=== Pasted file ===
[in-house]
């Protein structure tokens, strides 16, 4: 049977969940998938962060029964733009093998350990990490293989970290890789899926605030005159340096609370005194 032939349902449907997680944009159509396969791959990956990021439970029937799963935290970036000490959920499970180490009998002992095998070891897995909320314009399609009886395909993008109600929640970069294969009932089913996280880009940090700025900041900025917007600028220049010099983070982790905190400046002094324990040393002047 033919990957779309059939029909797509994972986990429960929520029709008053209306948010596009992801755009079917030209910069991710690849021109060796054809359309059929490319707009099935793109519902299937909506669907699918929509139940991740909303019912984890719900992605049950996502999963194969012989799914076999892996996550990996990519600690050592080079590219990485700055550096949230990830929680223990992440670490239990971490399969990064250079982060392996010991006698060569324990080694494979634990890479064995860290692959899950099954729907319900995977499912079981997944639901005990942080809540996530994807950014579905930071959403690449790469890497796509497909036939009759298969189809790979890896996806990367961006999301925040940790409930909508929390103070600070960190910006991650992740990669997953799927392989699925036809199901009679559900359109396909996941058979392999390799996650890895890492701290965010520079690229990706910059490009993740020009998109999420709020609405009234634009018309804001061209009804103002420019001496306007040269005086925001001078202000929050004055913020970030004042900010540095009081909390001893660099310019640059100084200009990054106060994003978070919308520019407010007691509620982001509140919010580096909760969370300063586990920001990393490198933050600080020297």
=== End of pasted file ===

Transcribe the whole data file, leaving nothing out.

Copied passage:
[in-house]
């Protein structure tokens, strides 16, 4: 049977969940998938962060029964733009093998350990990490293989970290890789899926605030005159340096609370005194 032939349902449907997680944009159509396969791959990956990021439970029937799963935290970036000490959920499970180490009998002992095998070891897995909320314009399609009886395909993008109600929640970069294969009932089913996280880009940090700025900041900025917007600028220049010099983070982790905190400046002094324990040393002047 033919990957779309059939029909797509994972986990429960929520029709008053209306948010596009992801755009079917030209910069991710690849021109060796054809359309059929490319707009099935793109519902299937909506669907699918929509139940991740909303019912984890719900992605049950996502999963194969012989799914076999892996996550990996990519600690050592080079590219990485700055550096949230990830929680223990992440670490239990971490399969990064250079982060392996010991006698060569324990080694494979634990890479064995860290692959899950099954729907319900995977499912079981997944639901005990942080809540996530994807950014579905930071959403690449790469890497796509497909036939009759298969189809790979890896996806990367961006999301925040940790409930909508929390103070600070960190910006991650992740990669997953799927392989699925036809199901009679559900359109396909996941058979392999390799996650890895890492701290965010520079690229990706910059490009993740020009998109999420709020609405009234634009018309804001061209009804103002420019001496306007040269005086925001001078202000929050004055913020970030004042900010540095009081909390001893660099310019640059100084200009990054106060994003978070919308520019407010007691509620982001509140919010580096909760969370300063586990920001990393490198933050600080020297």